The American relay team included backstroker Matt Grevers and breaststroke specialist Kevin Cordes. Swimming the butterfly leg Dressel was chasing James Guy of the UK after Adam Peaty had put the Brits ahead following his dominant breaststroke leg. Dressel put the USA back on top, splitting 49.76, the only flyer to swim under 50 seconds.

“I don’t consider myself a flyer, but I guess not – I will be practicing a lot more fly. I’m close to the world records, and it’s nice to stay hungry,” said Dressel.

Nathan Adrian was the USA’s freestyle anchor with a comfortable lead, pulling away to win in 3:27.91, only .60 of a second off the world record set by his American predecessors in Rome, Italy in 2009. Britain settled for the silver, more than a second behind. While his teammates left the pool deck, Dressel lingered a bit, watching a replay of the race on the video board.

We’re seeing a star being born,” teammate and 2012 London Olympic champion Matt Grevers said about Dressel. “This meet was fantastic!”

Dressel emerged as the breakout performer of the FINA World Championships winning three individual gold medals and was part of four winning relay teams. He now holds American records in 50m and 100m freestyle and the 50m butterfly, as well as the world record in the 4x100m mixed freestyle and mixed medley relays. It was no surprise that he was named the male swimmer of the meet.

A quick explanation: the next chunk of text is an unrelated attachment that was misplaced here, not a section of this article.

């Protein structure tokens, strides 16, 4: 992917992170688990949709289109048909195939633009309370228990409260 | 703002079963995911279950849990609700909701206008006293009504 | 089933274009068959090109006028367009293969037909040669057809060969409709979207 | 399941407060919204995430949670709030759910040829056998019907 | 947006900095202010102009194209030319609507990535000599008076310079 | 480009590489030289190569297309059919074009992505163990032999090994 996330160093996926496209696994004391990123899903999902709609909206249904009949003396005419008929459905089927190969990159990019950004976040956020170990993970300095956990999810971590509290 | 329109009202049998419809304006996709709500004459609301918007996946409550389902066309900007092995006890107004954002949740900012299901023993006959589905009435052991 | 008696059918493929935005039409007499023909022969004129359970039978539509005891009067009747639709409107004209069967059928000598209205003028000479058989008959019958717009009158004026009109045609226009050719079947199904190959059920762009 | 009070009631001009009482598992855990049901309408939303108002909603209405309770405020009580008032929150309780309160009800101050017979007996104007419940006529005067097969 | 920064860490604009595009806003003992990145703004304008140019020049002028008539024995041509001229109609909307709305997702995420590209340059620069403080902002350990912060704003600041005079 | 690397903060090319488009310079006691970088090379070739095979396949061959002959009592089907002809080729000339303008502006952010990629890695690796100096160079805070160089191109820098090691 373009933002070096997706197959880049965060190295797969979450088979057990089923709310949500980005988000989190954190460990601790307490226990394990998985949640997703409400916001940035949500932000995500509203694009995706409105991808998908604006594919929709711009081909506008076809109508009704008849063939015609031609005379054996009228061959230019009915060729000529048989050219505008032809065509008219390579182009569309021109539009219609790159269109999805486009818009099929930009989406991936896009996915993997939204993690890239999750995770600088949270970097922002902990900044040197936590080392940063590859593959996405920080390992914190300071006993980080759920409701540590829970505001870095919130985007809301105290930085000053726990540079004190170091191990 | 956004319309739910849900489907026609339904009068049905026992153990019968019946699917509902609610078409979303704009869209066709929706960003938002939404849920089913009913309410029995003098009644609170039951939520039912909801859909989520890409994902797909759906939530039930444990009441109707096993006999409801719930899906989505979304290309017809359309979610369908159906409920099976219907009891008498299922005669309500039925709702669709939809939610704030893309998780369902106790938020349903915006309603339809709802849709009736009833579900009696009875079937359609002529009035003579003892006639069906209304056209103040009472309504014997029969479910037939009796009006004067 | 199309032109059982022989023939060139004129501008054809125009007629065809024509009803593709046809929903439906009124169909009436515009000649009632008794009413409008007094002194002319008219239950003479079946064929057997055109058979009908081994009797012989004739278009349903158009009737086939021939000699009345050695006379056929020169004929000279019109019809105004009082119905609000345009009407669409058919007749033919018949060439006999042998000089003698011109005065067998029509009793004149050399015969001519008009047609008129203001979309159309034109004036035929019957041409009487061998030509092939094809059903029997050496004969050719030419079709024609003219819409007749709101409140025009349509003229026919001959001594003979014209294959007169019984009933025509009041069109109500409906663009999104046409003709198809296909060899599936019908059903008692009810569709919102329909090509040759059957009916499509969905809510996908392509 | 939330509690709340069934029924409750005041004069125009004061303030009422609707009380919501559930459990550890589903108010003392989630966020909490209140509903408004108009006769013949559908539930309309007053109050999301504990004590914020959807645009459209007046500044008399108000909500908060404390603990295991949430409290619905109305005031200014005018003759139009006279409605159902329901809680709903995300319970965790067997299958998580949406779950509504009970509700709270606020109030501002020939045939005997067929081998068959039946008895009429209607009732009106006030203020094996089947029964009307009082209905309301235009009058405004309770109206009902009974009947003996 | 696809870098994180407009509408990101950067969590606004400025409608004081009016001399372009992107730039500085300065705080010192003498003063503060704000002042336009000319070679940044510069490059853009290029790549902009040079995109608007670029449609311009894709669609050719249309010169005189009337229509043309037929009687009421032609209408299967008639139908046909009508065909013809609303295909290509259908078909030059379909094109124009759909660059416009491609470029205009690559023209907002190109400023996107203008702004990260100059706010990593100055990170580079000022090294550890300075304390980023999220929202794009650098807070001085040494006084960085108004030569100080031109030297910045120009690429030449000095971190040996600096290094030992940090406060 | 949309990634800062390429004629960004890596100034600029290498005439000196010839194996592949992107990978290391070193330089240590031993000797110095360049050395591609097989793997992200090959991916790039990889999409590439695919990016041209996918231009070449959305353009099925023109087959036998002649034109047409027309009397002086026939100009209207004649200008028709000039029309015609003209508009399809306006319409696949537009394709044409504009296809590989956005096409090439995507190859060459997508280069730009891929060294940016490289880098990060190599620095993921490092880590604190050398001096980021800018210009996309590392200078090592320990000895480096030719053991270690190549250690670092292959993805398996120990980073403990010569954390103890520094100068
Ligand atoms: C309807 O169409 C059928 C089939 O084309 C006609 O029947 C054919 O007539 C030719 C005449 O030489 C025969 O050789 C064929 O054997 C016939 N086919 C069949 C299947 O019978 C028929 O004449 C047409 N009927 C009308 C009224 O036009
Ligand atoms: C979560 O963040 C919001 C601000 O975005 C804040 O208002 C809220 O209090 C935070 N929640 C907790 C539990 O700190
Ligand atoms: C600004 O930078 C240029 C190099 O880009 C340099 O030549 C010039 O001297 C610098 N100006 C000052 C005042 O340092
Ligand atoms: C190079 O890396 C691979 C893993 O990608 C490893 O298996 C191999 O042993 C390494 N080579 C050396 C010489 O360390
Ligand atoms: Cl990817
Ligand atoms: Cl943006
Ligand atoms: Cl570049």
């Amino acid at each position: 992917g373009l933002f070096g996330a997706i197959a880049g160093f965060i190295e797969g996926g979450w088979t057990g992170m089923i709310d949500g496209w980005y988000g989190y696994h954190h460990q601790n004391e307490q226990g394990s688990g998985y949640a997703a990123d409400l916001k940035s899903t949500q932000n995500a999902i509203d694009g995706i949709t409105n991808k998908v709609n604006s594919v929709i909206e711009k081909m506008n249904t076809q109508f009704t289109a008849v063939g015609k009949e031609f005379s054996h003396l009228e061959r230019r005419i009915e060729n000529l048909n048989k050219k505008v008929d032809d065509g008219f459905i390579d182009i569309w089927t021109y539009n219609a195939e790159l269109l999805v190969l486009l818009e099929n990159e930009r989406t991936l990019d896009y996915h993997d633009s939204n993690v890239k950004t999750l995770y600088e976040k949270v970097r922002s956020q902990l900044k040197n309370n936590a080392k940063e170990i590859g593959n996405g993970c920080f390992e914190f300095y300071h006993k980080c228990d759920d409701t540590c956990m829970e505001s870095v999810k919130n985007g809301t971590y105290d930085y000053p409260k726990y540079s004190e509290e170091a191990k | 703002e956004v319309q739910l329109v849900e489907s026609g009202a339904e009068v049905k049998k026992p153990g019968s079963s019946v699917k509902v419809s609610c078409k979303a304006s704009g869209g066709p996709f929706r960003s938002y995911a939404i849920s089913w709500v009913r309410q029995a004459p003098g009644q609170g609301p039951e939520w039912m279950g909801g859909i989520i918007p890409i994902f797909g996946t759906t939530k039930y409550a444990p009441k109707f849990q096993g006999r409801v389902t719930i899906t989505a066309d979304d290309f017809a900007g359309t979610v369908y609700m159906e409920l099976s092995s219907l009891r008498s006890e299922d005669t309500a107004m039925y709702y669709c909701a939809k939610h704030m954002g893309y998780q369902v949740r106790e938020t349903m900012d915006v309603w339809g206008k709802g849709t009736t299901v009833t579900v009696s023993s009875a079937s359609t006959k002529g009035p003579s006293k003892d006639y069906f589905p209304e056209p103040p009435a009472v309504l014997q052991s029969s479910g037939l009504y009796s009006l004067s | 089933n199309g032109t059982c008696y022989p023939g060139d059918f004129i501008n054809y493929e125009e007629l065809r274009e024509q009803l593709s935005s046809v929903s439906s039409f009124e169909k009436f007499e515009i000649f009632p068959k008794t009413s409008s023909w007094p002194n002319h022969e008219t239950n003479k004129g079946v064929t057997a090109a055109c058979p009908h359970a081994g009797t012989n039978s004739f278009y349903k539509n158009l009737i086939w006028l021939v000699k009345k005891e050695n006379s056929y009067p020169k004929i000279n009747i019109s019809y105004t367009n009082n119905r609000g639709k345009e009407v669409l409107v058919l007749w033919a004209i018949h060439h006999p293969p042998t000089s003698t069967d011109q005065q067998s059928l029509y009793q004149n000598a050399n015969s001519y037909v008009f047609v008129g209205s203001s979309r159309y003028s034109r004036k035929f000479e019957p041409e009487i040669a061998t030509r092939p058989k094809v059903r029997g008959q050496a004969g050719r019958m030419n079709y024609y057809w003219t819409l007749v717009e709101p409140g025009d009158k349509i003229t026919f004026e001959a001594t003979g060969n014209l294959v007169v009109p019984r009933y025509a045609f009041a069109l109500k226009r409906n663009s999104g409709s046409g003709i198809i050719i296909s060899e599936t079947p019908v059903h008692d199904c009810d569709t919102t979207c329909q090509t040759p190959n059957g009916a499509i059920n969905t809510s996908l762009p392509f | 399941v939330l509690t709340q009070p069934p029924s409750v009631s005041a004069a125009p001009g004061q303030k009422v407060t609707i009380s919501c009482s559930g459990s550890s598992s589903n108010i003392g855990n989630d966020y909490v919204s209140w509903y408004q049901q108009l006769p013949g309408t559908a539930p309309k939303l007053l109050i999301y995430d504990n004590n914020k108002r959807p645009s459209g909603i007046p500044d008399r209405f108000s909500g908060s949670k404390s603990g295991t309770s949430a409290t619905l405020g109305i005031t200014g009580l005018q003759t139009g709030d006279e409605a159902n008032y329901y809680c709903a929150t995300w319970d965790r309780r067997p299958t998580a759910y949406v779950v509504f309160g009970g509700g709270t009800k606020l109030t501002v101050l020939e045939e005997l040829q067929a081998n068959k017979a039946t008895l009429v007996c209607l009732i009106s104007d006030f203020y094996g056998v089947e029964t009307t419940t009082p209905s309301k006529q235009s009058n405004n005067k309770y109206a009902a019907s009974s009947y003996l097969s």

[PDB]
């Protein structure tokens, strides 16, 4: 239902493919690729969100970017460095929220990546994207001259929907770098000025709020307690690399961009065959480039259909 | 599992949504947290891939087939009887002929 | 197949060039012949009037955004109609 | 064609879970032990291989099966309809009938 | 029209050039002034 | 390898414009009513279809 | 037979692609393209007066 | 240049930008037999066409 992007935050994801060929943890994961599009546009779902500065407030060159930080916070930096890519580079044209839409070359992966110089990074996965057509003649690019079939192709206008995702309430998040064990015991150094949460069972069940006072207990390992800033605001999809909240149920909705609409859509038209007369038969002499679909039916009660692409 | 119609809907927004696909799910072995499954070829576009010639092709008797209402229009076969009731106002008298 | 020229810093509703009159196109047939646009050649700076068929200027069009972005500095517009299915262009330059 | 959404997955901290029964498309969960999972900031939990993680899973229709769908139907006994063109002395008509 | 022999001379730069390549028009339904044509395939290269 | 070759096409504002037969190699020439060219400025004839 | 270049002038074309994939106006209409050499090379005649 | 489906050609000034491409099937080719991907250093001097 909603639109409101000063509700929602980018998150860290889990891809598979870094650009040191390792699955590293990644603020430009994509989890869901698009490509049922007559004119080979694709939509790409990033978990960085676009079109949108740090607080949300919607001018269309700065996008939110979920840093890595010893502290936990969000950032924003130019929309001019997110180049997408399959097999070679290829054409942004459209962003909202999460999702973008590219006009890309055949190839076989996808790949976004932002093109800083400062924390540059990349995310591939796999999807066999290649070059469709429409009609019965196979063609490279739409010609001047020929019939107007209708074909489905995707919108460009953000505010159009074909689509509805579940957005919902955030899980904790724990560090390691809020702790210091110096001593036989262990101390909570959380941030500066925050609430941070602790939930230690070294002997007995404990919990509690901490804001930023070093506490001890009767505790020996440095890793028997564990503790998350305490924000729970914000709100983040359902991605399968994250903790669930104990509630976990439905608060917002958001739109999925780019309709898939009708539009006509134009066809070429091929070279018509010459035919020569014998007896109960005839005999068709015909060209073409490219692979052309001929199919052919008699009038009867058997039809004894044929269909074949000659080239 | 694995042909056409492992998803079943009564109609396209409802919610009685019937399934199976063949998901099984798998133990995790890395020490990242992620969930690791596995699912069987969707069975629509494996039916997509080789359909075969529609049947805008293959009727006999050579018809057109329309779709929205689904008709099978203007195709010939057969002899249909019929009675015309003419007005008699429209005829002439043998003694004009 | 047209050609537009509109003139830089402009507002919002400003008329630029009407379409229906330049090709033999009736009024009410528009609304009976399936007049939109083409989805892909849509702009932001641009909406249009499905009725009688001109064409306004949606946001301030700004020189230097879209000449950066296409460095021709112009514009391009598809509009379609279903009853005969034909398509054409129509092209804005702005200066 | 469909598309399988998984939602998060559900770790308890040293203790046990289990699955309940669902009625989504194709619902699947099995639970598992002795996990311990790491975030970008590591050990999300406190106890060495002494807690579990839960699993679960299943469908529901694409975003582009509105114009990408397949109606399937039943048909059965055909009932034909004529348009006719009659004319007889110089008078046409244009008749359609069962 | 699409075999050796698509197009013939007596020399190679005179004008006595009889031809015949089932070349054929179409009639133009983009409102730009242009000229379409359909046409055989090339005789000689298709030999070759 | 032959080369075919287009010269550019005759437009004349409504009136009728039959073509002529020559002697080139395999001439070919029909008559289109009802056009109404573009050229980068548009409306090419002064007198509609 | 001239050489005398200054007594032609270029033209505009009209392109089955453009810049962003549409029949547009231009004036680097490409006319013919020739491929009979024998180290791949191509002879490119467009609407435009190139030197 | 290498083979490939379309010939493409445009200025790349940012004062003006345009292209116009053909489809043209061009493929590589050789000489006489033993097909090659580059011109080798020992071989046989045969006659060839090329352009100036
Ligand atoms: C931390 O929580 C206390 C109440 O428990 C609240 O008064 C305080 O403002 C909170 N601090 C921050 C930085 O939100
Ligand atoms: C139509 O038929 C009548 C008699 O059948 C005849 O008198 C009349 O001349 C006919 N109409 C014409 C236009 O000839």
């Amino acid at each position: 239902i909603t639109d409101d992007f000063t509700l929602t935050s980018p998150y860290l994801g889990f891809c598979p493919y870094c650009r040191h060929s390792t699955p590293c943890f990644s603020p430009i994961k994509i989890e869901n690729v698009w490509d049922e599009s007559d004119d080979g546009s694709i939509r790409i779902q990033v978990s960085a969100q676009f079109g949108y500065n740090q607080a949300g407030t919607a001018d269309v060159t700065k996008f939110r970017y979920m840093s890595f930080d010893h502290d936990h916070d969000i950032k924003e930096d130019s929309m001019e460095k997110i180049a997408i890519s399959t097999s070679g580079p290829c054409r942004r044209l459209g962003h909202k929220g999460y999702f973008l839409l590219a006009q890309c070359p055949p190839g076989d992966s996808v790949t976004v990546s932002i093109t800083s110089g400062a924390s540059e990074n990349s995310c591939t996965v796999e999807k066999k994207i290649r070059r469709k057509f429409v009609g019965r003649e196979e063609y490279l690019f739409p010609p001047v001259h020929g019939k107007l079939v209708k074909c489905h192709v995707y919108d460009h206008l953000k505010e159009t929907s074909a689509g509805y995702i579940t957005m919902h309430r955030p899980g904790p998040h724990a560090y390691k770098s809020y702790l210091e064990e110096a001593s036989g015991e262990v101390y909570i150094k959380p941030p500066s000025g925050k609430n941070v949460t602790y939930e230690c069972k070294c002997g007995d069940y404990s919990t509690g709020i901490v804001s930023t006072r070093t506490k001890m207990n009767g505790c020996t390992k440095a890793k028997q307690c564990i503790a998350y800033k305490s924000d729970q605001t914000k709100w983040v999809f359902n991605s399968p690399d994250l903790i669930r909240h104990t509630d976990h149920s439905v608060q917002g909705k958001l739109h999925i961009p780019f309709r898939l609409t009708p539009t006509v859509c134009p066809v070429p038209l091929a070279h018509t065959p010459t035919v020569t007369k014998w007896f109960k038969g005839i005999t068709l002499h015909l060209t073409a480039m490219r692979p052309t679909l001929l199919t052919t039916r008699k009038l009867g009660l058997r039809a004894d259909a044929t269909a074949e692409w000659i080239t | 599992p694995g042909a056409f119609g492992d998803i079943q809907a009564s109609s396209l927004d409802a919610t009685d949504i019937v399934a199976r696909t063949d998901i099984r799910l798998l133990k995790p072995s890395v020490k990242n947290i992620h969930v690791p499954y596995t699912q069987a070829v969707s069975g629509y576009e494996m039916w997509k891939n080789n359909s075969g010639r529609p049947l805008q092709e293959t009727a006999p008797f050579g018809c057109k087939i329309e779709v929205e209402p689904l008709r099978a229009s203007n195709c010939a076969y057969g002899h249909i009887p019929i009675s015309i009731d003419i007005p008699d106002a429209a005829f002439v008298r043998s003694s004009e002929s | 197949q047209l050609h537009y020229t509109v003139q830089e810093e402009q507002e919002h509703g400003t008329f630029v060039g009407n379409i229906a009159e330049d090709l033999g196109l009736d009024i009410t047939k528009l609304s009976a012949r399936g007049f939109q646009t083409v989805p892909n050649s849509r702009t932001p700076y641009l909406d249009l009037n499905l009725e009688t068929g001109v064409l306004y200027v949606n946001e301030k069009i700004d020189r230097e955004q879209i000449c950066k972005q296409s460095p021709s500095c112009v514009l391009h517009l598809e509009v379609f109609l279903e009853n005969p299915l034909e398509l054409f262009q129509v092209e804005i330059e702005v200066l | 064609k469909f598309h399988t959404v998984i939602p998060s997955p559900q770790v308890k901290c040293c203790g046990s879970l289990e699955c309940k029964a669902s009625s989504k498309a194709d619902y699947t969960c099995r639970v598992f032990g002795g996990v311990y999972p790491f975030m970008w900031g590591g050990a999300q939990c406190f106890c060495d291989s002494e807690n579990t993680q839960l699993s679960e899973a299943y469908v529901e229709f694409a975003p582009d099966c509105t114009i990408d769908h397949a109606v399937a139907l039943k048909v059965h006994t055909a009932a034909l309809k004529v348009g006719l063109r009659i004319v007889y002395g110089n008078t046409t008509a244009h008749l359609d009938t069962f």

“I had mixed relays helping me out.” he smiled.

Two of his gold medals were in events that include men and women on the same relay team, and not previously on the Olympic programme.

“I’m pretty tired, but it’s been a good season, a good year, and to put together a seven-day meet, it’s a really nice feeling,” Dressel said.

“There’s a lot more that goes into this than just the eight days that people see, so I’m very happy to be done. “I have never been to a meet like this. This meet was fantastic! Especially for the Hungarian swimmers, it’s been great. I absolutely envy the amount of respect and energy that came from the stands. It was awesome. I loved the great atmosphere.”

Asked if he was prepared to be the next face of swimming, Dressel was humble and tactful:

“There are a lot of up and coming athletes in the USA and there is plenty of talent in USA Swimming to go around. I don’t think it can be put on one individual and I don’t think it can be put all on me.” “I am still getting my feet wet in international swimming, but I am excited for the future. I am just having fun doing it.” 

Gregory Eggert | FINA Media Committee

Sep 22 17

Rasovszky and Beck crown season with command performances in Bracciano

by ZwemZa
Kristof Rasovszky (FINA Budapest 2017)

Kristof Rasovszky (FINA Budapest 2017)

Hungary’s Kristof Rasovszky and Germany’s Leonie Beck won the respective overall titles of the LEN European Open Water Swimming Cup. They arrived as overall leaders and secured their triumphs by finishing atop in the final as well, in Lake Bracciano (ITA).

Full Results

Kristof Rasovszky sealed his outstanding season with another sound victory. The Magyar open water swimmer’s constant development is mirrored by his achievements which has been tremendous in the past two seasons. The Hungarian won the junior world and European gold in 10km last year and came up with a brilliant performance in his first full senior season in 2017. He won the first three races in the European Cup, added two World Cup crowns, had top 10 finishes in the World Championships and crowned his match by clinching the overall title of the European Cup.